Mexico may have to import oil as Carlos Slim becomes the richest man in the world
The national oil company created after the 1938 seizure, Pemex, is entering a period of turmoil. Oil production in its aging fields is sagging so rapidly that Mexico, long one of the world’s top oil–exporting countries, could begin importing oil within the decade.
Mexico is among the three leading foreign suppliers of oil to the United States, along with Canada and Saudi Arabia. Mexican barrels can be replaced, but at a cost. It means greater American dependence on unfriendly countries like Venezuela, unstable countries like Nigeria and Iraq, and on the oil sands of Canada, an environmentally destructive form of oil production.
“As you lose Mexican oil, you lose a critical supply,” said Jeremy M. Martin, director of the energy program at the Institute of the Americas at the University of California, San Diego. “It’s not just about energy security but national security, because our neighbor’s economic and political well–being is largely linked to its capacity to produce and export oil.”
Mexico probably still has plenty of oil, especially beneath the deep waters of the Gulf of Mexico, but Pemex lacks the technology and know–how to get it out. Inviting foreign companies into the country to help is one of the touchiest propositions in Mexican politics.
As the Mexican government struggles to find a way forward, production keeps falling.
The basic problem is simply that Mexico’s readily accessible oil is used up — pretty much the same thing that happened to the United States when production began falling in the 1970s. Output from Mexico’s giant Cantarell field, in shallow waters near the eastern shore, has plunged by 50 percent in recent years. Output at the country’s other large field is expected to begin falling in the next year or two.
Historically, oil has supplied 30 to 40 percent of the Mexican government’s revenue. Confronting a potential calamity, President Felipe Calderón has pushed through the strongest reforms he can defend politically, in hopes of attracting foreign investment. But he dare not do anything that would appear to reverse the 1938 nationalization. Even the modest reforms he has managed to pass are being challenged in court.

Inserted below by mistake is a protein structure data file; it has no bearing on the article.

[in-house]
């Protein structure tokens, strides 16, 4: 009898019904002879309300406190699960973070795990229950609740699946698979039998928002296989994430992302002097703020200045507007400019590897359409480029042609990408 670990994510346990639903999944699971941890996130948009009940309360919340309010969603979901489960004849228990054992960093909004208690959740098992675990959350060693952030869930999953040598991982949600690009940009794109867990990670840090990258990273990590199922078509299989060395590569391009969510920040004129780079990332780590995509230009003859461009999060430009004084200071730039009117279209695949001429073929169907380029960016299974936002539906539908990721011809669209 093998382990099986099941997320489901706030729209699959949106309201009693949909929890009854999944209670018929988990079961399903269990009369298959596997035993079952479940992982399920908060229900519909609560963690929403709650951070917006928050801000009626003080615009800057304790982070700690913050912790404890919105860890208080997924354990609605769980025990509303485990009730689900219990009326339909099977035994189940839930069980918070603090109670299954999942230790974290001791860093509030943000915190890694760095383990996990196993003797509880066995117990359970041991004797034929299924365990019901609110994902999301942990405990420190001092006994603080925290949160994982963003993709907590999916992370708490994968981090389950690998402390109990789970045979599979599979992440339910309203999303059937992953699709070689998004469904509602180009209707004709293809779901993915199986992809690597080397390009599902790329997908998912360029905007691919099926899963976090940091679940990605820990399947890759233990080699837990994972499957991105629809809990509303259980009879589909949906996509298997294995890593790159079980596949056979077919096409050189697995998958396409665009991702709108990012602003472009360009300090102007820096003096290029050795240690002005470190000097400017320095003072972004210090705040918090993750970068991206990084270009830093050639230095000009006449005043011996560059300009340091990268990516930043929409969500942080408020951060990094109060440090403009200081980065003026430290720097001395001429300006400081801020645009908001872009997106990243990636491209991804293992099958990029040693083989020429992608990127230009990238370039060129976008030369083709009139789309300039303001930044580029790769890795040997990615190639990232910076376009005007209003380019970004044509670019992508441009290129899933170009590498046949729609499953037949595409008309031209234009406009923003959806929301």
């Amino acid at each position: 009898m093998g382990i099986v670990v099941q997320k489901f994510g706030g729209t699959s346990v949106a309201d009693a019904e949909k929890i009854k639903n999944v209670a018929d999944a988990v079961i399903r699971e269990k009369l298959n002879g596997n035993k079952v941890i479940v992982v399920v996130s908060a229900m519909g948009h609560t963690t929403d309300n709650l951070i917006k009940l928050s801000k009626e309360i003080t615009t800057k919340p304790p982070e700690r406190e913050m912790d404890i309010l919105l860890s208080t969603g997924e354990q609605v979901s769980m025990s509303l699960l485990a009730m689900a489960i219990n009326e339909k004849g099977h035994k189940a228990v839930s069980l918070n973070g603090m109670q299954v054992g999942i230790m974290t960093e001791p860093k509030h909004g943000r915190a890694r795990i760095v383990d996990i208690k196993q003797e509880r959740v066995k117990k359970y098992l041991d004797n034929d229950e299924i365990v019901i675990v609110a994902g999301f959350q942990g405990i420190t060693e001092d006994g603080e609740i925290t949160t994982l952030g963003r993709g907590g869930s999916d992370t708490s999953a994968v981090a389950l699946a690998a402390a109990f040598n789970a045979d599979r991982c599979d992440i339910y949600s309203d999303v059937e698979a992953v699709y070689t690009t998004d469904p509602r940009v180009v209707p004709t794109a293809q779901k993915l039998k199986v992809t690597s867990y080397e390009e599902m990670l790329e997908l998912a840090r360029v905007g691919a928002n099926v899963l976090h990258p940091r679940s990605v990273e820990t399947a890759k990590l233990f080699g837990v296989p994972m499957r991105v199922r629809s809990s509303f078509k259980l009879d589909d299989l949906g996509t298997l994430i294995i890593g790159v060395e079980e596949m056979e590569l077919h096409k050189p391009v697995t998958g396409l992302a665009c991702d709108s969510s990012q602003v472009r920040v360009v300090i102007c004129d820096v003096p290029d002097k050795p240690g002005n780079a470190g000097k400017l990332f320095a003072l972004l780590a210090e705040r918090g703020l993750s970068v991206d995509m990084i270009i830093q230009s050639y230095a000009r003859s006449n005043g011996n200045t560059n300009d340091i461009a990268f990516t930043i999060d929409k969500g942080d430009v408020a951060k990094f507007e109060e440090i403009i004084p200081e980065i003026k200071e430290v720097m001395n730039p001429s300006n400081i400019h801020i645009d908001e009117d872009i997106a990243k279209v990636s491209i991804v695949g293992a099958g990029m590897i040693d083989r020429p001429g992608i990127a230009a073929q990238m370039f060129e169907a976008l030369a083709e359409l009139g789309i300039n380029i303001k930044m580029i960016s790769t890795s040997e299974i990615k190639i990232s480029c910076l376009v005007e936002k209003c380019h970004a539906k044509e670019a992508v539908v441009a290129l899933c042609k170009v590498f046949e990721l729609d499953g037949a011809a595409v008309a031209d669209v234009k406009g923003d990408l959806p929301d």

Officially, the government is optimistic that Mexico can reverse its decline as an oil–producing nation. But its efforts so far have yielded more rhetoric than oil.
Mexican telecom giant Carlos Slim has topped Forbes magazine’s billionaire’s list – the first time since 1994 that an American has not led the rankings.
Mr Slim’s fortune rose by $18.5bn (£12.4bn) last year to $53.5bn.
That beat Microsoft founder Bill Gates ($53bn) into second place, with US investor Warren Buffet ($43bn) third.
In 2009 332 names left the list after a tough year, but the total number of billionaires on this year’s list rose from 793 to 1,011, Forbes said.
The year’s biggest gainer, Brazilian mining tycoon Eike Batista, broke into the top 10 for the first time.
He came in at number seven, having boosting his wealth by $19.5bn to $27bn.
well hes not on top by much but he is top..anyone remember that video last year of the lady in mexico claiming slim was a reptile?..love to see the link again if anyone has it..and mexico running out of onshore oil..they will be dependent on somebody now..